This is part of the STAR WARS Blogathon at Edward Copeland on Film
If you are a certain age (mid 30’s) it is almost impossible to discuss STAR WARS on any critical level. Growing up, you saw it countless times over the years, before you were able to process it on a level other than “Wow! That movie is awesome!”
I saw the original film seven times in theatres, in its original run and in rereleases (not including the Special Editions). That is still the most I have ever seen a film in the theatre.
I loved the film. I collected the action figures, the Tie-Fighters, all the accessories. I had the book. I remember how often my friends and I debated how the picture book contained the still of Luke and Biggs talking, that wasn’t in the feature film.
I also remember, in those days long before the internet, we all knew the whole story of the series. How did we know that Darth Vader fell into lava while fighting Obi-Wan? This was common knowledge among us in the late 70’s, yet I have no idea how we found out.
You could never recreate this type of fandom today. Back then, you didn’t just wait six months after the release of the film to get the DVD. VCRs had yet to really catch on. So, to try and remember the film, we would play with the action figures, listen to the soundtrack, or the little record that told the story of the film, with dialogue and special effects. We were active in trying to remember the film, we couldn’t just put on a DVD.
I remember when STAR WARS first premiered on pay cable. It was either HBO or Spotlight, but it was a huge event. They showed it twice, and I watched it both times.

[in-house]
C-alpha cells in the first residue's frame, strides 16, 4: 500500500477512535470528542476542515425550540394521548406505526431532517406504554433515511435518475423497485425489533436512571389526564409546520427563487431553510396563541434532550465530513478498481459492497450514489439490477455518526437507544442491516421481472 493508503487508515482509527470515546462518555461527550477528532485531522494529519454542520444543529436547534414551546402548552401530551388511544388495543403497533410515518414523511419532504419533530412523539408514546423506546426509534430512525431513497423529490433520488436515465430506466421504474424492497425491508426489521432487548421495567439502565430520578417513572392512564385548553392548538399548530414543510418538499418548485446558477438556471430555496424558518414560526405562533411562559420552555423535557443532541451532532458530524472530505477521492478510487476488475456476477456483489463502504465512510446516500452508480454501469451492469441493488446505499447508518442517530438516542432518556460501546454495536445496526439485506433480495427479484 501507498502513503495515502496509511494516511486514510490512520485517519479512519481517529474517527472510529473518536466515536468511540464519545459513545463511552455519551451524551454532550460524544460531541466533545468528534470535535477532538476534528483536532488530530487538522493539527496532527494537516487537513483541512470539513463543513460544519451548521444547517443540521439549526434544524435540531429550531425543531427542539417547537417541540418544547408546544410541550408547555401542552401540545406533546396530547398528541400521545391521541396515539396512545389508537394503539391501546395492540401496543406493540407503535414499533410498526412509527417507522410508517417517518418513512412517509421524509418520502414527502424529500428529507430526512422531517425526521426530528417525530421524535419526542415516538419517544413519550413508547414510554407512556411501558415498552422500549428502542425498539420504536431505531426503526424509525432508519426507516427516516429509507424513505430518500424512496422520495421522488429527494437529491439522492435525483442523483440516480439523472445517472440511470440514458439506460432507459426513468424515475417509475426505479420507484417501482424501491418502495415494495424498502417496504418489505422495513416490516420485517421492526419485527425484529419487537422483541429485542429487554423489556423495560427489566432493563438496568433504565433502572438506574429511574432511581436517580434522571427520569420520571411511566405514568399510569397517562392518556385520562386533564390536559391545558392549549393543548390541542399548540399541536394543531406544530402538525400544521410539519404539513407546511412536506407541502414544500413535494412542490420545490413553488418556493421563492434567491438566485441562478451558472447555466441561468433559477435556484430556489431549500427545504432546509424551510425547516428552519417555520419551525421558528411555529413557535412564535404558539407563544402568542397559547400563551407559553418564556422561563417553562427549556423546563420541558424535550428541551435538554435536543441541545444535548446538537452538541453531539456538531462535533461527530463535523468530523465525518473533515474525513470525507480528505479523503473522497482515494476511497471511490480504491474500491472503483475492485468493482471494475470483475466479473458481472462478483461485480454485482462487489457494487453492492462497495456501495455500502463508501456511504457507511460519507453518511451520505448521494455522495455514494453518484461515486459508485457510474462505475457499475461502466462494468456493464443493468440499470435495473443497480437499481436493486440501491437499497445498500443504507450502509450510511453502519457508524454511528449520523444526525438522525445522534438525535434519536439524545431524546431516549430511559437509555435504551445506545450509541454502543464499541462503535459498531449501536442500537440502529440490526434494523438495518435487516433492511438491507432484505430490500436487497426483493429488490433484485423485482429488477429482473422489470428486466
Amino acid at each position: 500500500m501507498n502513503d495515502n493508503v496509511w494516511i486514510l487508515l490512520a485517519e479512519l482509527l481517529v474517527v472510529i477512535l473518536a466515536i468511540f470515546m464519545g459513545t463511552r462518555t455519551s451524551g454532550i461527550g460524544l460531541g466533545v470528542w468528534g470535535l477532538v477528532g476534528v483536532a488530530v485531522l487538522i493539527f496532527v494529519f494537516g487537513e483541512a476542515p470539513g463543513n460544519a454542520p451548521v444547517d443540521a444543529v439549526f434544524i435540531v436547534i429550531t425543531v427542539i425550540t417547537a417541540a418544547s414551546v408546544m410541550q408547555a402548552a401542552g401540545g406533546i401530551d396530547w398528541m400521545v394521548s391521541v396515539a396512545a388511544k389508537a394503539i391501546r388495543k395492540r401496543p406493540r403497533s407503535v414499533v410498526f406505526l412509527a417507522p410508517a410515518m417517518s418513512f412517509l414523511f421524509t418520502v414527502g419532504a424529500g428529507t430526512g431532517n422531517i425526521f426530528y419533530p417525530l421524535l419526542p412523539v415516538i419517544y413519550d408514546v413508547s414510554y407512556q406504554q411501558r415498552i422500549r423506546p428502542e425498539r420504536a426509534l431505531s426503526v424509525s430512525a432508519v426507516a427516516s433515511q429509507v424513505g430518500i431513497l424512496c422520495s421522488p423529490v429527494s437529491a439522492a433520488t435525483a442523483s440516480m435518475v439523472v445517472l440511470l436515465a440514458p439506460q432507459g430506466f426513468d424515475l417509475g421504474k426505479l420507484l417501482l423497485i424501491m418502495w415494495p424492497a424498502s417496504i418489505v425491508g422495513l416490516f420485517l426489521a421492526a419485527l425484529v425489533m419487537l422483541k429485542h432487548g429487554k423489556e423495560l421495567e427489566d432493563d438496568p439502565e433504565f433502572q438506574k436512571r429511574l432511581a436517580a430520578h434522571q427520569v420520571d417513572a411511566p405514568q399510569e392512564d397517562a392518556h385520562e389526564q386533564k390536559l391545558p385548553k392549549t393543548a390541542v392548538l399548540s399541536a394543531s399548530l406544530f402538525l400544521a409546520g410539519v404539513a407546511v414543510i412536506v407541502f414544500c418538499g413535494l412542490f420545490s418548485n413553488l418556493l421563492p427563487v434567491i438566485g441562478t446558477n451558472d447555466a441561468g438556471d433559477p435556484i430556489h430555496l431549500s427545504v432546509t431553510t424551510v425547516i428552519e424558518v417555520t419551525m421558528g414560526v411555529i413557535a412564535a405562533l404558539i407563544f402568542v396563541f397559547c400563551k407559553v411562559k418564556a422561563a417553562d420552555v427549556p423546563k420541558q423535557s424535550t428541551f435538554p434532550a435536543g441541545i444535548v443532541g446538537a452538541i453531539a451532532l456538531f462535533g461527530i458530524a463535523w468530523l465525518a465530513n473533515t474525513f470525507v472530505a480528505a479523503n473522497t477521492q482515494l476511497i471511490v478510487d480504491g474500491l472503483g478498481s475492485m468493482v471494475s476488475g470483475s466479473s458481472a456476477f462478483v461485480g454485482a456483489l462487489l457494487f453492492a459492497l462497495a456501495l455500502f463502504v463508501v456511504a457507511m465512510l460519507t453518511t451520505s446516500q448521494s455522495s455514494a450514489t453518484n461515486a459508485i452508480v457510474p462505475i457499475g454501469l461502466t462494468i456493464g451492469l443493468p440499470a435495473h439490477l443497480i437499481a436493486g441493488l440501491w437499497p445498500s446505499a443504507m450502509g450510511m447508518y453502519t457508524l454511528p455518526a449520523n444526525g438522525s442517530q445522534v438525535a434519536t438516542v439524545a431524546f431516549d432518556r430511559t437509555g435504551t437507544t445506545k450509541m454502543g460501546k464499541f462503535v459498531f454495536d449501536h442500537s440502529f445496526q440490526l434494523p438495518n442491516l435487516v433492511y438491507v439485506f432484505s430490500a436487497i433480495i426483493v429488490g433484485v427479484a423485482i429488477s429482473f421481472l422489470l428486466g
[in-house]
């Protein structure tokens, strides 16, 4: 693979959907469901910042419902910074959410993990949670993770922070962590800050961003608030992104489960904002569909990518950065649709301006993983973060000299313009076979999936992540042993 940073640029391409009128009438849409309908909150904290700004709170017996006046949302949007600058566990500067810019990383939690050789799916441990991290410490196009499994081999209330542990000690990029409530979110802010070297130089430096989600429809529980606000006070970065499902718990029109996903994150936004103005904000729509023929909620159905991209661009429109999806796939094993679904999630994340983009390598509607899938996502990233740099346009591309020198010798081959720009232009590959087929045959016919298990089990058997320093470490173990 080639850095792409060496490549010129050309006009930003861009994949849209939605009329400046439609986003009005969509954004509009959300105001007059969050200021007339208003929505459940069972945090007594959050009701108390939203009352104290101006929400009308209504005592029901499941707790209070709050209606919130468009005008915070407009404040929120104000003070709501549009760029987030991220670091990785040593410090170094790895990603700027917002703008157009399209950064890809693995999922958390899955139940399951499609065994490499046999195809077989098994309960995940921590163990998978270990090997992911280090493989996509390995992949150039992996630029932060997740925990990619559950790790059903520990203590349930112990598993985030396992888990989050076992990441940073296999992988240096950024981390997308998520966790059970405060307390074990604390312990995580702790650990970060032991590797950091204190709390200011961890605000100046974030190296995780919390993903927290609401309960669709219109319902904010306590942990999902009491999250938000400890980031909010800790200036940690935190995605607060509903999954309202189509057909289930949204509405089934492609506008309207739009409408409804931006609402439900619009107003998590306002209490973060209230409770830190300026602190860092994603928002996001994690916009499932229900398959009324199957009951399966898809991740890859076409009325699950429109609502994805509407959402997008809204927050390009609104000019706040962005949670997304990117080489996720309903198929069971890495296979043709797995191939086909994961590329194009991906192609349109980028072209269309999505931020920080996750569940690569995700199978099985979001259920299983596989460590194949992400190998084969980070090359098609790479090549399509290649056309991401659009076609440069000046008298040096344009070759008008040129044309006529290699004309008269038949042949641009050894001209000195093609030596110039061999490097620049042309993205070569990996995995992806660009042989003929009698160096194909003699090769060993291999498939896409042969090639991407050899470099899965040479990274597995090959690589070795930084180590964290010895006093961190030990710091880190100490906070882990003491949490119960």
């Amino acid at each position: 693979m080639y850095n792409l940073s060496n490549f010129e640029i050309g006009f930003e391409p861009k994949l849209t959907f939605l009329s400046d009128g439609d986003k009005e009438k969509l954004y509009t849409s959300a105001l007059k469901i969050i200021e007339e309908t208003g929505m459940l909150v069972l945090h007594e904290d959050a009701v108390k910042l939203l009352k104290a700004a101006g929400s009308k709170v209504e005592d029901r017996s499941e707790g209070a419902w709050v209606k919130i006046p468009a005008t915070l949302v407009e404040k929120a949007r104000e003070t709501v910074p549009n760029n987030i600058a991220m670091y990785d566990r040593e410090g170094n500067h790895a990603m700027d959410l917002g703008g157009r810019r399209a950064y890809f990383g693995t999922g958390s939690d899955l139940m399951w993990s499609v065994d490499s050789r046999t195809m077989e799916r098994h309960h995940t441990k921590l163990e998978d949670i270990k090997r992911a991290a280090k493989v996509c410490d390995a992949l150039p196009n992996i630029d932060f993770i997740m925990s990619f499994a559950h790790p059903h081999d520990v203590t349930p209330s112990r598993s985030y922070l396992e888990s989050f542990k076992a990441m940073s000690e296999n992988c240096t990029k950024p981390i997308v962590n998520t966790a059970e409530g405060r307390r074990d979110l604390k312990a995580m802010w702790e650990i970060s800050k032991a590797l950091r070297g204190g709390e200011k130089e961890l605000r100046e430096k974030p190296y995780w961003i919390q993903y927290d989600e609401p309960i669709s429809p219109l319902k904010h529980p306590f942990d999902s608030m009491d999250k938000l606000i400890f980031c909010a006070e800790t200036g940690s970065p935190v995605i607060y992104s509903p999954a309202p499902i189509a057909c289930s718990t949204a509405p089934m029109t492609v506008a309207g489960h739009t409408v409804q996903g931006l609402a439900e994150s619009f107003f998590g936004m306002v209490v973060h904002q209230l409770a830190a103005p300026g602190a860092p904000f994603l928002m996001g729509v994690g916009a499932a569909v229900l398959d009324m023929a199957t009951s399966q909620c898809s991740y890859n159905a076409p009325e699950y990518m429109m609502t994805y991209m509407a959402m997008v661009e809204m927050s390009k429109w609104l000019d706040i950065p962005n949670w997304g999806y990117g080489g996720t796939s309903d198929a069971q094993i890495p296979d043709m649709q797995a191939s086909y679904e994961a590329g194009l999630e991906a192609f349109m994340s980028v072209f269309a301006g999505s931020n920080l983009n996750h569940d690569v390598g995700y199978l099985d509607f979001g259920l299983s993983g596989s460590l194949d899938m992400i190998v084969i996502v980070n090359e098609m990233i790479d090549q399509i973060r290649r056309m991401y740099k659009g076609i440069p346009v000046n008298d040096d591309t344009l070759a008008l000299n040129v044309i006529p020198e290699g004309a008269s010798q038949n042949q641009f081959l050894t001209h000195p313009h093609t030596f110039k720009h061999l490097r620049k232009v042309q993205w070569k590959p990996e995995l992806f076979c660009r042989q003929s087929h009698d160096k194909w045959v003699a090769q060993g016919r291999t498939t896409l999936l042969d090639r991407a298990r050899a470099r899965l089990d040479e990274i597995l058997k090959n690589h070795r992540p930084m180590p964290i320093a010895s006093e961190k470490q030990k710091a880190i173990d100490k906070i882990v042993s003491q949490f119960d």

When I finally got a VCR, STAR WARS was the first film I rented. Being able to have this at home, and watch it any time you wanted? What an invention.
I was there opening day to see both EMPIRE and JEDI. Loved them both. Since JEDI opened on a Wednesday, Thursday morning I had everyone running up to me at school, asking me about it, as they weren’t able to go to see it yet.
In the years since, the film hasn’t had the impact that it originally did. Quite honestly, once the film got picked up by basic cable, and USA and other channels would show it endlessly, especially on holidays, it lost a lot of its magic. It should have stayed a special event.
Then came the Special Editions. While it was good to see the films on the big screen, they weren’t the films I remembered. Greedo DID shoot first. The big Death Star explosion at the end didn’t have that stupid fireball around it. And the Ewoks danced to the “Yub-Yub” song, not Yanni. Those new editions don’t exist for me.
The less said about the prequels the better. They came out when I was an adult, and were made for kids. I wasn’t the audience for them. While ATTACK OF THE CLONES may have been the only one I even cared for (I know many think it is the least of the series, but I actually liked it), it wasn’t the originals.
Still, STAR WARS pretty much defined movie going for a whole generation. Whether they were good films or not, whether the acting is wooden or realistic, that isn’t something that even matters. They were STAR WARS. That was it.